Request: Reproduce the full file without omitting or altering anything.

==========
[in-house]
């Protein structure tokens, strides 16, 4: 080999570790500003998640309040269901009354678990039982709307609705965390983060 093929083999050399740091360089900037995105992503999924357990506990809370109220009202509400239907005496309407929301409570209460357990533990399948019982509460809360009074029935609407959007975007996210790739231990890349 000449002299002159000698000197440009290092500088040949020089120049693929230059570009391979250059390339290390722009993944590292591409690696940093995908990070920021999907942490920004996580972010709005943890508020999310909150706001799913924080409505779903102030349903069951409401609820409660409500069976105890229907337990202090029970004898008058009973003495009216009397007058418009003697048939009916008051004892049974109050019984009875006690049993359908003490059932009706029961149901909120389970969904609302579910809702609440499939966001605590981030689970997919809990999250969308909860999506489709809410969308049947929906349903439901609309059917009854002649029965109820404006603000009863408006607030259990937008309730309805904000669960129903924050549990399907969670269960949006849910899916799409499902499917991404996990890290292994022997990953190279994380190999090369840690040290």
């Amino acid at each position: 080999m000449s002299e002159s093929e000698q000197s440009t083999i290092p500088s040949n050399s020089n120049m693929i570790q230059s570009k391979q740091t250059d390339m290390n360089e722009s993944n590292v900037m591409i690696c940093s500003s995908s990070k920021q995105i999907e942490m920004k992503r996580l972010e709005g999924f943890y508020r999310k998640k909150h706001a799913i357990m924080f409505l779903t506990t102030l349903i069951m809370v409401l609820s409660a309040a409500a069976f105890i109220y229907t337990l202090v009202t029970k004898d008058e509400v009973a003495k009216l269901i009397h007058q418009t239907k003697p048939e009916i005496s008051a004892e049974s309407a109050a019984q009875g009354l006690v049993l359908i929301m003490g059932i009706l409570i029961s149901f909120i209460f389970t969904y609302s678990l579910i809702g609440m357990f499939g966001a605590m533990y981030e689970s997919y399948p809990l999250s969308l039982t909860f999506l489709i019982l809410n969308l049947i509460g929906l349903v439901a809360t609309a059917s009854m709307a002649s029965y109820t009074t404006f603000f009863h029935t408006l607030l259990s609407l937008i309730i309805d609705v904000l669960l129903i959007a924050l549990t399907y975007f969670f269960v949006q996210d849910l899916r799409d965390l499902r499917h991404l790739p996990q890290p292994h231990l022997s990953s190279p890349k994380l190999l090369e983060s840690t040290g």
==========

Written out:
[in-house]
């Protein structure tokens, strides 16, 4: 080999570790500003998640309040269901009354678990039982709307609705965390983060 093929083999050399740091360089900037995105992503999924357990506990809370109220009202509400239907005496309407929301409570209460357990533990399948019982509460809360009074029935609407959007975007996210790739231990890349 000449002299002159000698000197440009290092500088040949020089120049693929230059570009391979250059390339290390722009993944590292591409690696940093995908990070920021999907942490920004996580972010709005943890508020999310909150706001799913924080409505779903102030349903069951409401609820409660409500069976105890229907337990202090029970004898008058009973003495009216009397007058418009003697048939009916008051004892049974109050019984009875006690049993359908003490059932009706029961149901909120389970969904609302579910809702609440499939966001605590981030689970997919809990999250969308909860999506489709809410969308049947929906349903439901609309059917009854002649029965109820404006603000009863408006607030259990937008309730309805904000669960129903924050549990399907969670269960949006849910899916799409499902499917991404996990890290292994022997990953190279994380190999090369840690040290």
């Amino acid at each position: 080999m000449s002299e002159s093929e000698q000197s440009t083999i290092p500088s040949n050399s020089n120049m693929i570790q230059s570009k391979q740091t250059d390339m290390n360089e722009s993944n590292v900037m591409i690696c940093s500003s995908s990070k920021q995105i999907e942490m920004k992503r996580l972010e709005g999924f943890y508020r999310k998640k909150h706001a799913i357990m924080f409505l779903t506990t102030l349903i069951m809370v409401l609820s409660a309040a409500a069976f105890i109220y229907t337990l202090v009202t029970k004898d008058e509400v009973a003495k009216l269901i009397h007058q418009t239907k003697p048939e009916i005496s008051a004892e049974s309407a109050a019984q009875g009354l006690v049993l359908i929301m003490g059932i009706l409570i029961s149901f909120i209460f389970t969904y609302s678990l579910i809702g609440m357990f499939g966001a605590m533990y981030e689970s997919y399948p809990l999250s969308l039982t909860f999506l489709i019982l809410n969308l049947i509460g929906l349903v439901a809360t609309a059917s009854m709307a002649s029965y109820t009074t404006f603000f009863h029935t408006l607030l259990s609407l937008i309730i309805d609705v904000l669960l129903i959007a924050l549990t399907y975007f969670f269960v949006q996210d849910l899916r799409d965390l499902r499917h991404l790739p996990q890290p292994h231990l022997s990953s190279p890349k994380l190999l090369e983060s840690t040290g």